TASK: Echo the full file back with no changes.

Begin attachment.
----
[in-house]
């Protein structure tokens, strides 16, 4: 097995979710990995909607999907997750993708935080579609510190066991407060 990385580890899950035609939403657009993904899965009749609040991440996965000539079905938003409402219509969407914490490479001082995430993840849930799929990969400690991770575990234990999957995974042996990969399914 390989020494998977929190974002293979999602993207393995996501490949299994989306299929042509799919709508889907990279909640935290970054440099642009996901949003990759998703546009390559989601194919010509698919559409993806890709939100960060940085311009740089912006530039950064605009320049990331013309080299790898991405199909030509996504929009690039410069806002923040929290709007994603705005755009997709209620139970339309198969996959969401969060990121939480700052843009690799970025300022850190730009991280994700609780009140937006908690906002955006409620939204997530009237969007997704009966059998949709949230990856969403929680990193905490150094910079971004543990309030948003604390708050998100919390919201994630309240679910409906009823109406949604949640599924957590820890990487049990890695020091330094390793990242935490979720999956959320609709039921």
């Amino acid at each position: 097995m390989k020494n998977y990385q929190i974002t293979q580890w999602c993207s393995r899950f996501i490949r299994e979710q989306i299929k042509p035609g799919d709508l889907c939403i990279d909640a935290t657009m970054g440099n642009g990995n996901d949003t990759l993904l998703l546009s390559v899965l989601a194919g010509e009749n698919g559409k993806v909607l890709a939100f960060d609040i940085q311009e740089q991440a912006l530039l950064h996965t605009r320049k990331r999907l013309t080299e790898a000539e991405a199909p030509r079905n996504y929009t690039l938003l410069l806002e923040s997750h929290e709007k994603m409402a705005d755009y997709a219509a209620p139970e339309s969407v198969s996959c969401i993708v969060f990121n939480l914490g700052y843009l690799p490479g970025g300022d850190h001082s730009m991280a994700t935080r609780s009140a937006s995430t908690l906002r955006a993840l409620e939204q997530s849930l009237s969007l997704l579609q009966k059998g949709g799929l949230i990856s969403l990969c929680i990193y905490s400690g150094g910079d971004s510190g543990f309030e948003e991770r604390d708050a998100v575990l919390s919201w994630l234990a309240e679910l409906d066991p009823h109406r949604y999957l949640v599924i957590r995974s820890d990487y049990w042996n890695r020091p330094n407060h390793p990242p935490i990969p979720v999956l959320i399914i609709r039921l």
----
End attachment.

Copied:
[in-house]
């Protein structure tokens, strides 16, 4: 097995979710990995909607999907997750993708935080579609510190066991407060 990385580890899950035609939403657009993904899965009749609040991440996965000539079905938003409402219509969407914490490479001082995430993840849930799929990969400690991770575990234990999957995974042996990969399914 390989020494998977929190974002293979999602993207393995996501490949299994989306299929042509799919709508889907990279909640935290970054440099642009996901949003990759998703546009390559989601194919010509698919559409993806890709939100960060940085311009740089912006530039950064605009320049990331013309080299790898991405199909030509996504929009690039410069806002923040929290709007994603705005755009997709209620139970339309198969996959969401969060990121939480700052843009690799970025300022850190730009991280994700609780009140937006908690906002955006409620939204997530009237969007997704009966059998949709949230990856969403929680990193905490150094910079971004543990309030948003604390708050998100919390919201994630309240679910409906009823109406949604949640599924957590820890990487049990890695020091330094390793990242935490979720999956959320609709039921």
């Amino acid at each position: 097995m390989k020494n998977y990385q929190i974002t293979q580890w999602c993207s393995r899950f996501i490949r299994e979710q989306i299929k042509p035609g799919d709508l889907c939403i990279d909640a935290t657009m970054g440099n642009g990995n996901d949003t990759l993904l998703l546009s390559v899965l989601a194919g010509e009749n698919g559409k993806v909607l890709a939100f960060d609040i940085q311009e740089q991440a912006l530039l950064h996965t605009r320049k990331r999907l013309t080299e790898a000539e991405a199909p030509r079905n996504y929009t690039l938003l410069l806002e923040s997750h929290e709007k994603m409402a705005d755009y997709a219509a209620p139970e339309s969407v198969s996959c969401i993708v969060f990121n939480l914490g700052y843009l690799p490479g970025g300022d850190h001082s730009m991280a994700t935080r609780s009140a937006s995430t908690l906002r955006a993840l409620e939204q997530s849930l009237s969007l997704l579609q009966k059998g949709g799929l949230i990856s969403l990969c929680i990193y905490s400690g150094g910079d971004s510190g543990f309030e948003e991770r604390d708050a998100v575990l919390s919201w994630l234990a309240e679910l409906d066991p009823h109406r949604y999957l949640v599924i957590r995974s820890d990487y049990w042996n890695r020091p330094n407060h390793p990242p935490i990969p979720v999956l959320i399914i609709r039921l």